Murphy, R. (2014). In the Shade: Research on the UK's missing economy. Norfolk: Tax Research LLP.
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Tax gaps exist in all economies. This gap needs to be as small as possible to enable healthy and robust government spending. However this requires all people and companies to willingly pay the tax they owe. This research highlights the fact that the UK currently makes it relatively easy to avoid paying tax, particularly for limited companies. As a result, the potential tax lost, which could be otherwise spent on essential government costs, is very significant and, according to these calculations, much larger than current HM Revenue and Customs (HMRC) estimates. The report takes a look at the UK’s ‘shadow economy’ – what it is and how much it is costing. It makes recommendations about how to reduce the effect that the shadow economy and resulting tax lost is having on the country. The UK tax gap is the difference between the tax that would be due if UK law operated as Parliament intended it and the amount of tax that is actually collected. There are varying estimates of this tax gap. HMRC, our national tax authority, estimate it to be £35bn.i This research suggests it could be much higher and seeks to explain how one significant part of the UK tax gap can arise, apparently unnoticed. The focus of this report is the tax lost as a result of untaxed trading income: it does not consider the whole of the UK tax gap. By extrapolating data from HMRC and EU studies on VAT not paid, this report suggests that £100bn of UK trading income may not have been recorded in accounts sent to HMRC in 2011-‐12. It will investigate where these lost billions are. The report examines the way that the 2.8 million or more UK companies that exist are taxed and regulated. It looks at how this seemingly dry topic is in fact of crucial importance to both the economy and society at large. It does not set out to challenge the benefits of the ‘free market’; indeed, the report argues that a strong market economy as vital to the well-‐being of the UK but suggests that this free market is being undermined by the scale of tax evasion that exists in the UK and a lack of willing on the part of governments to tackle this problem. The report argues that this is because ‘free markets’ need regulation to be effective. For example, regulation ensures that businesses operate safely, sell products that will not harm their customers, and do not exploit their staff, the environment or the communities that effectively grant them their licence to operate. Many of these necessary regulations are already in place. However, unless we can confidently identify which businesses are trading in the UK, the regulations cannot be effective. This report illustrates why it is currently difficult to identify many of the businesses to which these regulations should apply. As such it suggests that this whole edifice of regulation is at risk of falling down as a result. This, it is a suggested, is a significant threat to ‘free markets’ and the UK’s economic prosperity.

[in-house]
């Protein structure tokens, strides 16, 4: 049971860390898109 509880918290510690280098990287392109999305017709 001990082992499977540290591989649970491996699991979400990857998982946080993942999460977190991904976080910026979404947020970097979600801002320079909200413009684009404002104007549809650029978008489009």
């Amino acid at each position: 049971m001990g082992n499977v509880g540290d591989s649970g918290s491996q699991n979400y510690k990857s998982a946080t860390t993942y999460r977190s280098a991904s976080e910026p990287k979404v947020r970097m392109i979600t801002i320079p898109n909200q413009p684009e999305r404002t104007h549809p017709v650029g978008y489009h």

|Additional Information:||© Richard Murphy 2014. Any part of this report may be reproduced without the permission of the publishers where doing so is not for commercial purposes or is for the advancement of education.|
|Divisions:||School of Social Sciences > Department of International Politics|
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